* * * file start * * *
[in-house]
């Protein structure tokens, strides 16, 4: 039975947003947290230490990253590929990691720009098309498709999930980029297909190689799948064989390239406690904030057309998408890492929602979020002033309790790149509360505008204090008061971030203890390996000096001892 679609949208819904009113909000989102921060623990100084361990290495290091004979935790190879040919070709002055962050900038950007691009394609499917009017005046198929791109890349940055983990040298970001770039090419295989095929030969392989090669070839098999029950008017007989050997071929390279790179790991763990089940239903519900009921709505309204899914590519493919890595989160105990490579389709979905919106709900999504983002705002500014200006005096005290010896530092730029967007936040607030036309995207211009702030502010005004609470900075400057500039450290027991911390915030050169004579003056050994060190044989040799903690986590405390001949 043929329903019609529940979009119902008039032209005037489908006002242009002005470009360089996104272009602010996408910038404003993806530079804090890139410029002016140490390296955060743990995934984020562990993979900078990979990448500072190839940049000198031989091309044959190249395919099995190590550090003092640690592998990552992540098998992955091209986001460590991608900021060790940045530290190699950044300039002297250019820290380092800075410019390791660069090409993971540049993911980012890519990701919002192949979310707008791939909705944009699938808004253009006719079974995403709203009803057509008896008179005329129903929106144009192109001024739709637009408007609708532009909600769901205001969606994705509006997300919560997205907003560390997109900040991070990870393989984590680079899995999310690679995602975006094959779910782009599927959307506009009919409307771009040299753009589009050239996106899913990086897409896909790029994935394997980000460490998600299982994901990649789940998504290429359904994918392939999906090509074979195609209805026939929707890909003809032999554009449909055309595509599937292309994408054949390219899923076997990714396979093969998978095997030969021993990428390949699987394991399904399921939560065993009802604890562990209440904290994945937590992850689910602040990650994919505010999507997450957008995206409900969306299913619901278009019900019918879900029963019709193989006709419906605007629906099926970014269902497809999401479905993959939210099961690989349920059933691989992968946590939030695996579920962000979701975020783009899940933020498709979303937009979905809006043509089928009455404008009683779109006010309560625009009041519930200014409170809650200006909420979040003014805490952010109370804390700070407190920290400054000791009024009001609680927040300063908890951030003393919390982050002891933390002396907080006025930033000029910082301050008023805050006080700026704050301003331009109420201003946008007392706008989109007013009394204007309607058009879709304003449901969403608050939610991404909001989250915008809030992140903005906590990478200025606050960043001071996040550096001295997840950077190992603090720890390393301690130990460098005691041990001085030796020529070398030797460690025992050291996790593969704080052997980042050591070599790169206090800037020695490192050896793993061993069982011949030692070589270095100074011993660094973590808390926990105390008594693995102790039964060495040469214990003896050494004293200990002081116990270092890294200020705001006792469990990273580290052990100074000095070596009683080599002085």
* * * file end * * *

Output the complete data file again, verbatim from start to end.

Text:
[in-house]
């Protein structure tokens, strides 16, 4: 039975947003947290230490990253590929990691720009098309498709999930980029297909190689799948064989390239406690904030057309998408890492929602979020002033309790790149509360505008204090008061971030203890390996000096001892 679609949208819904009113909000989102921060623990100084361990290495290091004979935790190879040919070709002055962050900038950007691009394609499917009017005046198929791109890349940055983990040298970001770039090419295989095929030969392989090669070839098999029950008017007989050997071929390279790179790991763990089940239903519900009921709505309204899914590519493919890595989160105990490579389709979905919106709900999504983002705002500014200006005096005290010896530092730029967007936040607030036309995207211009702030502010005004609470900075400057500039450290027991911390915030050169004579003056050994060190044989040799903690986590405390001949 043929329903019609529940979009119902008039032209005037489908006002242009002005470009360089996104272009602010996408910038404003993806530079804090890139410029002016140490390296955060743990995934984020562990993979900078990979990448500072190839940049000198031989091309044959190249395919099995190590550090003092640690592998990552992540098998992955091209986001460590991608900021060790940045530290190699950044300039002297250019820290380092800075410019390791660069090409993971540049993911980012890519990701919002192949979310707008791939909705944009699938808004253009006719079974995403709203009803057509008896008179005329129903929106144009192109001024739709637009408007609708532009909600769901205001969606994705509006997300919560997205907003560390997109900040991070990870393989984590680079899995999310690679995602975006094959779910782009599927959307506009009919409307771009040299753009589009050239996106899913990086897409896909790029994935394997980000460490998600299982994901990649789940998504290429359904994918392939999906090509074979195609209805026939929707890909003809032999554009449909055309595509599937292309994408054949390219899923076997990714396979093969998978095997030969021993990428390949699987394991399904399921939560065993009802604890562990209440904290994945937590992850689910602040990650994919505010999507997450957008995206409900969306299913619901278009019900019918879900029963019709193989006709419906605007629906099926970014269902497809999401479905993959939210099961690989349920059933691989992968946590939030695996579920962000979701975020783009899940933020498709979303937009979905809006043509089928009455404008009683779109006010309560625009009041519930200014409170809650200006909420979040003014805490952010109370804390700070407190920290400054000791009024009001609680927040300063908890951030003393919390982050002891933390002396907080006025930033000029910082301050008023805050006080700026704050301003331009109420201003946008007392706008989109007013009394204007309607058009879709304003449901969403608050939610991404909001989250915008809030992140903005906590990478200025606050960043001071996040550096001295997840950077190992603090720890390393301690130990460098005691041990001085030796020529070398030797460690025992050291996790593969704080052997980042050591070599790169206090800037020695490192050896793993061993069982011949030692070589270095100074011993660094973590808390926990105390008594693995102790039964060495040469214990003896050494004293200990002081116990270092890294200020705001006792469990990273580290052990100074000095070596009683080599002085």